One of China's main black tea producing regions, is central to the history of
tea. It is the birthplace of a variety of teas, most notably Keemun, which is
named for Qimen county in Anhui. Tea has been grown in this province for
thousands of years, producing many tribute teas that will never make it to
export as the demand for them in China is so great.
All six styles of tea are cultivated here, adding to the importance of the area.
In 1990 Anhui was deemed a World Heritage site by UNESCO, affording the tea
plants a certain level of preservation and protection.
The geography in Anhui can be rather harsh and varied compared to other parts of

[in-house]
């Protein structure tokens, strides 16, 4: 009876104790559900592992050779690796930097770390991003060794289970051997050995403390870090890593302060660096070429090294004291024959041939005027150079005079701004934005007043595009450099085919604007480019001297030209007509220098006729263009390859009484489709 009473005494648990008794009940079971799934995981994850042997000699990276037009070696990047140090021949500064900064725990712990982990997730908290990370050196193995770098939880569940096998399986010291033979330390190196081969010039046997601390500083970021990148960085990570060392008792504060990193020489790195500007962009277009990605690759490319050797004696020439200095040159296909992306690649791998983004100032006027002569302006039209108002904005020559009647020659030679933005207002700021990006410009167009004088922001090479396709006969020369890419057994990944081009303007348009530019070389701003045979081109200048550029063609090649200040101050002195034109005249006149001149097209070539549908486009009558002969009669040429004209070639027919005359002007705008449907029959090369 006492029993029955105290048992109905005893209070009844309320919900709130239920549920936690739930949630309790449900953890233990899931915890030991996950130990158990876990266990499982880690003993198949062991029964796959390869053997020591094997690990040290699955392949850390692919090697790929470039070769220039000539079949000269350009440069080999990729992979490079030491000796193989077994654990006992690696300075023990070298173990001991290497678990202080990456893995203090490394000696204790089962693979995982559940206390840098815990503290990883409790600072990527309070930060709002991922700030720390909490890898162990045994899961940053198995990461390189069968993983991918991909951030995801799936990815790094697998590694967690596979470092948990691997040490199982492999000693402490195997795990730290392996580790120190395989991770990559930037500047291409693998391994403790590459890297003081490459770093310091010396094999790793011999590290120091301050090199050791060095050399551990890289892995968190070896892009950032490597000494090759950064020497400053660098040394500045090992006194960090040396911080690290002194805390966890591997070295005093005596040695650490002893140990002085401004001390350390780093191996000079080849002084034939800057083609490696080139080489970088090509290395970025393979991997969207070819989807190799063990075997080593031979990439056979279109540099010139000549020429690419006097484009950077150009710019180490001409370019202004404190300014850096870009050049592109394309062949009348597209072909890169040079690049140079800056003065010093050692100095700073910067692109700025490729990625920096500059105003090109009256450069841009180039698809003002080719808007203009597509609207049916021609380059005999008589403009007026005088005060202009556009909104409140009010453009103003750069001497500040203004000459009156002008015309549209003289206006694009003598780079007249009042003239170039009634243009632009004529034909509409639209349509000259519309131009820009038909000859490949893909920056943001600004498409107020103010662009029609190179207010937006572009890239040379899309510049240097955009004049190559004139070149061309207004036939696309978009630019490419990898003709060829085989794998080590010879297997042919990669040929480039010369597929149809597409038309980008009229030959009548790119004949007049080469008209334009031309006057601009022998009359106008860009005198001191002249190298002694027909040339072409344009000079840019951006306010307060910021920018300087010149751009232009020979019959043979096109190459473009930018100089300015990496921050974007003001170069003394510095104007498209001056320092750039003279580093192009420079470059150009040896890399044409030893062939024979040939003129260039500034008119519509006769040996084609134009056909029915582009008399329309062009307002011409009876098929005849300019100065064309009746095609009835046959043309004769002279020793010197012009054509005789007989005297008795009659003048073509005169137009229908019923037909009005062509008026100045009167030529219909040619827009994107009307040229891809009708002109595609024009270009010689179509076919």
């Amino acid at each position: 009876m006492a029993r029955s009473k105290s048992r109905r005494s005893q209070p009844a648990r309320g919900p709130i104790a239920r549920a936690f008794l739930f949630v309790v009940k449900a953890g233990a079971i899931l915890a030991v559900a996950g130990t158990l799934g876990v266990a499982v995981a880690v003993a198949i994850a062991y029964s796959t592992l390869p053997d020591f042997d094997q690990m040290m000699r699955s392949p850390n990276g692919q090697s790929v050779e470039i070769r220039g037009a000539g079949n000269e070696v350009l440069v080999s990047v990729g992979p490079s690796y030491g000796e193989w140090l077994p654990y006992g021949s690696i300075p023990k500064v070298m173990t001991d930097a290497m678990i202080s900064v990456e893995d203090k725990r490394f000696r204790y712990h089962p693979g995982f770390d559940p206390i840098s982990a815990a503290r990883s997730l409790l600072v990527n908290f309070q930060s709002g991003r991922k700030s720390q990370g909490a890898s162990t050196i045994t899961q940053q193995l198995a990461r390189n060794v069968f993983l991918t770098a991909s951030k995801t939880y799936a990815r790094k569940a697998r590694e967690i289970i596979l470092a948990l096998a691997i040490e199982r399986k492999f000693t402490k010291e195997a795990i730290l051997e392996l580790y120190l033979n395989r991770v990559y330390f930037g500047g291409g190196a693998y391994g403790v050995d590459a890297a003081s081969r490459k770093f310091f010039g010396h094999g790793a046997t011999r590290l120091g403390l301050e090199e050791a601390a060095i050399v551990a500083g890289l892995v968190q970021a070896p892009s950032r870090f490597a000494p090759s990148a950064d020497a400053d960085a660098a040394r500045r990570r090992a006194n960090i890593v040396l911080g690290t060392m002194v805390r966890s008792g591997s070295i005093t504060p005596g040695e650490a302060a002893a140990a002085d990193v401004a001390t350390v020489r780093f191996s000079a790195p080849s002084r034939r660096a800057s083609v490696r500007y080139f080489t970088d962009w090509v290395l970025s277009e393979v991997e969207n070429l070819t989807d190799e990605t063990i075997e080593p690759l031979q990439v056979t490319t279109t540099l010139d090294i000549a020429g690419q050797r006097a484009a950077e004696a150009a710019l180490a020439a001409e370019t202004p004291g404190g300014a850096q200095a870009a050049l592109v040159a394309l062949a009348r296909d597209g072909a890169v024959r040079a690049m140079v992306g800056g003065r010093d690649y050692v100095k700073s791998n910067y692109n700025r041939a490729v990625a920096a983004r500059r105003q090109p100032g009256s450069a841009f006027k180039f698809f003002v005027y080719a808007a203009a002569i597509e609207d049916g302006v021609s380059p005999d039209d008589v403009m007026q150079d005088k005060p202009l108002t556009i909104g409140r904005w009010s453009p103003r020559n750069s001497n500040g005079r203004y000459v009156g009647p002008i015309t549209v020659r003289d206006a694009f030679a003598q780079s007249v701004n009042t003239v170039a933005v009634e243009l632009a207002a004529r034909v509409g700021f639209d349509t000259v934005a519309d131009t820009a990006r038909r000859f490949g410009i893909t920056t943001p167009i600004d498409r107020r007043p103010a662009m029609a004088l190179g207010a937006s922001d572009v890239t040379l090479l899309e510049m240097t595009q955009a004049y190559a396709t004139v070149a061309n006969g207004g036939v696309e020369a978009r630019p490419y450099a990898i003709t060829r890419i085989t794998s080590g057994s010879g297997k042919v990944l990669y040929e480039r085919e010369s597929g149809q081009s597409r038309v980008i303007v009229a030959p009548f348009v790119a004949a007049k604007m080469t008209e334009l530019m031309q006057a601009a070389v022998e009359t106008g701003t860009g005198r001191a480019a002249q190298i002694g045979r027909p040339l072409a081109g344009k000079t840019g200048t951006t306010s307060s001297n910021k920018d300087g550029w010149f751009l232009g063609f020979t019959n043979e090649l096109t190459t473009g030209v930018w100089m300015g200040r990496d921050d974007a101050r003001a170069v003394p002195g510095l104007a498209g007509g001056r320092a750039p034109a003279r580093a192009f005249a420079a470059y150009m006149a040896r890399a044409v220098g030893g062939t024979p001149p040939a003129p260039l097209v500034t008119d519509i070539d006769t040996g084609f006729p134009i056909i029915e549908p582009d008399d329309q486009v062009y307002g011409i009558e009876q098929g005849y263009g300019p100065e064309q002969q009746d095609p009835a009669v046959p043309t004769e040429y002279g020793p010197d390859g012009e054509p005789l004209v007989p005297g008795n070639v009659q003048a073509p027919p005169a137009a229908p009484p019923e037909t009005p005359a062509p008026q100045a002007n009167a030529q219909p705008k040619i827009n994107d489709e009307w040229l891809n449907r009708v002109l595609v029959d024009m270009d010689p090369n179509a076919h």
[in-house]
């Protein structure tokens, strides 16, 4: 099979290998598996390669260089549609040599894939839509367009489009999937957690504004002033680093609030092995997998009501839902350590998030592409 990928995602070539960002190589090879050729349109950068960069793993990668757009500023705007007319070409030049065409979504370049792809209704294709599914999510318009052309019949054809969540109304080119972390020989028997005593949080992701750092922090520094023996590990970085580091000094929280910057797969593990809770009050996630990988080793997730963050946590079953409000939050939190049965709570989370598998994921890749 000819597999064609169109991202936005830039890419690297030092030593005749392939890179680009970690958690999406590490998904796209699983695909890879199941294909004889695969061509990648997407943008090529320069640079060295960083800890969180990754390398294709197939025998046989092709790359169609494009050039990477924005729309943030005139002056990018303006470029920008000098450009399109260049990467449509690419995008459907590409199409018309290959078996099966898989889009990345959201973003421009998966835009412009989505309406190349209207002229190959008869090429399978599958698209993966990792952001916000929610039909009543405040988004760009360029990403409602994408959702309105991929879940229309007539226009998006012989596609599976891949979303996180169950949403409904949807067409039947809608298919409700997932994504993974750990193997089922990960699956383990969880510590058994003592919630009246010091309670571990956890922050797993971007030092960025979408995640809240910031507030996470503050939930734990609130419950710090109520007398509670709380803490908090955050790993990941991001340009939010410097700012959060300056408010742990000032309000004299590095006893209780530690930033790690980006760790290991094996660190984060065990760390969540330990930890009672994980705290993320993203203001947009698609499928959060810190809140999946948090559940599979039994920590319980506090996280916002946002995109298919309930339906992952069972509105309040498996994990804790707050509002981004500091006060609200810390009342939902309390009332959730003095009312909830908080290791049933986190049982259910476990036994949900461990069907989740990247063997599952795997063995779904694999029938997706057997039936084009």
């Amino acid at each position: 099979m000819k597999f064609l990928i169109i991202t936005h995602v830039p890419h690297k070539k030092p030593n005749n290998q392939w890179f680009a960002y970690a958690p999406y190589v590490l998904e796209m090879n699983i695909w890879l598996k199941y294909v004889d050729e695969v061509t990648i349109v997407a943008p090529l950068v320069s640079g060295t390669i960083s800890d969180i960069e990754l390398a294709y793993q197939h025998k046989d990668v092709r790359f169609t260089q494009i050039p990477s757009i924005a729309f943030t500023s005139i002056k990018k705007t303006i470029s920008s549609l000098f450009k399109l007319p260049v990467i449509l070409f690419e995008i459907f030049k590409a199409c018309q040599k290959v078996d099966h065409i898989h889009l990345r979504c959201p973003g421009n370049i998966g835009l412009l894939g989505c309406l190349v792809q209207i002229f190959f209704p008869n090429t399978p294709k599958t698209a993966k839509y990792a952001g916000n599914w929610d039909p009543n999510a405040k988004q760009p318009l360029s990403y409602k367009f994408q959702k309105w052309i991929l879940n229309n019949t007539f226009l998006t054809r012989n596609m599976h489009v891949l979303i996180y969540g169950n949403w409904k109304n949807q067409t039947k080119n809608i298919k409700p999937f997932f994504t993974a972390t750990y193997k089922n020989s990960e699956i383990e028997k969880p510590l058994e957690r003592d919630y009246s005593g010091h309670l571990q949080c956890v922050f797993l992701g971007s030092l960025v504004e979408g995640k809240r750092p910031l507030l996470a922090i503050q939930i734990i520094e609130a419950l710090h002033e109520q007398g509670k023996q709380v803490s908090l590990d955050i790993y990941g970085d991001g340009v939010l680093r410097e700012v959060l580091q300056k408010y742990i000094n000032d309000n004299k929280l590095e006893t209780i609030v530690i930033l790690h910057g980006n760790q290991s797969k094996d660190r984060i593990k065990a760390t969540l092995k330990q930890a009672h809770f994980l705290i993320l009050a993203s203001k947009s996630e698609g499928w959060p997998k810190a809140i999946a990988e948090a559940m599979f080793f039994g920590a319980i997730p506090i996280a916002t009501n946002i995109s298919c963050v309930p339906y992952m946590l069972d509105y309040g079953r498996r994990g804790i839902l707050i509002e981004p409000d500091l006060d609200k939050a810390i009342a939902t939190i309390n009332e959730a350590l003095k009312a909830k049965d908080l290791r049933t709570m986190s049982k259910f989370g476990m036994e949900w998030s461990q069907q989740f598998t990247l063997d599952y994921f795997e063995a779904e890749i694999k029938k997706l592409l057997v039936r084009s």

China. This is why much of the tea grown in this area is done so in the
southernmost region where the climate and soil are ideal for its cultivation.
Liao Xiao Juan's
huang shan mao feng
Floral aroma, luscious buttery texture, soft notes of lychee and sweet grass.
Zhao Li Li's
Light bodied, delicate with layered notes of orchid, honey, and toast.
Liang Yu Ming's
tai ping hou kui
Sweetgrass, lily-of-the-valley floral, and whispery apricot notes.
Wang Li Zhen's
tai lake pi luo chun
Light and crisp floral notes, with hints of sweet pea flowers.
Yang Li Hua's
lu an gua pian
Complex and layered with super quiet nut notes.